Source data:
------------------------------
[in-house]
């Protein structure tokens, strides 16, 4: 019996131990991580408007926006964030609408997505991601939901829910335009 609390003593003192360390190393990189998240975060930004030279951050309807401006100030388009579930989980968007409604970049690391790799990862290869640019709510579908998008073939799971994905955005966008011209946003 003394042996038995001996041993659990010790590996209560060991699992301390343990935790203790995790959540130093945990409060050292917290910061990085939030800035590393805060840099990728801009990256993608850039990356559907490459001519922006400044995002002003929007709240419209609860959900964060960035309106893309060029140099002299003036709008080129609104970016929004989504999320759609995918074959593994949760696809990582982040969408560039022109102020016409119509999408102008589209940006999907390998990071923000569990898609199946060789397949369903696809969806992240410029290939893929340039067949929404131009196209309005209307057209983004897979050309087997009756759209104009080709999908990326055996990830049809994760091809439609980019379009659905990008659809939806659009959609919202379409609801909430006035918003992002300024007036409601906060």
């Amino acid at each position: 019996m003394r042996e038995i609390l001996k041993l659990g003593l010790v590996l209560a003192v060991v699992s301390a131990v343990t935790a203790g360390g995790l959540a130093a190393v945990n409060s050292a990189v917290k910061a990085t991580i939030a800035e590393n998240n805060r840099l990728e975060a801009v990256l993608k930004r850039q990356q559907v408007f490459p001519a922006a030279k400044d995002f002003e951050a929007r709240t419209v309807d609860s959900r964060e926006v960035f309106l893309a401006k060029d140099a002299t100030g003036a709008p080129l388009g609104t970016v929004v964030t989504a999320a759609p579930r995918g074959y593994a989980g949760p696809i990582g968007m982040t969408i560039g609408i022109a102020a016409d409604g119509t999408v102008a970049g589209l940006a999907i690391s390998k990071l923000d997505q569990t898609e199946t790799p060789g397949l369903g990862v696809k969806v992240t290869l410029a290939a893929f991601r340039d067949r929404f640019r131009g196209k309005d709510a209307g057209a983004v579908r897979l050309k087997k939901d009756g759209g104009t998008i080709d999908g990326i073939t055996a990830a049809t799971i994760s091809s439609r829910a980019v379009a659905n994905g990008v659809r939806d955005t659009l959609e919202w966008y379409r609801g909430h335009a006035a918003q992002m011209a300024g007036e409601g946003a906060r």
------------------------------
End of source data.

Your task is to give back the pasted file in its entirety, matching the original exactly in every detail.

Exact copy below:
[in-house]
């Protein structure tokens, strides 16, 4: 019996131990991580408007926006964030609408997505991601939901829910335009 609390003593003192360390190393990189998240975060930004030279951050309807401006100030388009579930989980968007409604970049690391790799990862290869640019709510579908998008073939799971994905955005966008011209946003 003394042996038995001996041993659990010790590996209560060991699992301390343990935790203790995790959540130093945990409060050292917290910061990085939030800035590393805060840099990728801009990256993608850039990356559907490459001519922006400044995002002003929007709240419209609860959900964060960035309106893309060029140099002299003036709008080129609104970016929004989504999320759609995918074959593994949760696809990582982040969408560039022109102020016409119509999408102008589209940006999907390998990071923000569990898609199946060789397949369903696809969806992240410029290939893929340039067949929404131009196209309005209307057209983004897979050309087997009756759209104009080709999908990326055996990830049809994760091809439609980019379009659905990008659809939806659009959609919202379409609801909430006035918003992002300024007036409601906060």
């Amino acid at each position: 019996m003394r042996e038995i609390l001996k041993l659990g003593l010790v590996l209560a003192v060991v699992s301390a131990v343990t935790a203790g360390g995790l959540a130093a190393v945990n409060s050292a990189v917290k910061a990085t991580i939030a800035e590393n998240n805060r840099l990728e975060a801009v990256l993608k930004r850039q990356q559907v408007f490459p001519a922006a030279k400044d995002f002003e951050a929007r709240t419209v309807d609860s959900r964060e926006v960035f309106l893309a401006k060029d140099a002299t100030g003036a709008p080129l388009g609104t970016v929004v964030t989504a999320a759609p579930r995918g074959y593994a989980g949760p696809i990582g968007m982040t969408i560039g609408i022109a102020a016409d409604g119509t999408v102008a970049g589209l940006a999907i690391s390998k990071l923000d997505q569990t898609e199946t790799p060789g397949l369903g990862v696809k969806v992240t290869l410029a290939a893929f991601r340039d067949r929404f640019r131009g196209k309005d709510a209307g057209a983004v579908r897979l050309k087997k939901d009756g759209g104009t998008i080709d999908g990326i073939t055996a990830a049809t799971i994760s091809s439609r829910a980019v379009a659905n994905g990008v659809r939806d955005t659009l959609e919202w966008y379409r609801g909430h335009a006035a918003q992002m011209a300024g007036e409601g946003a906060r």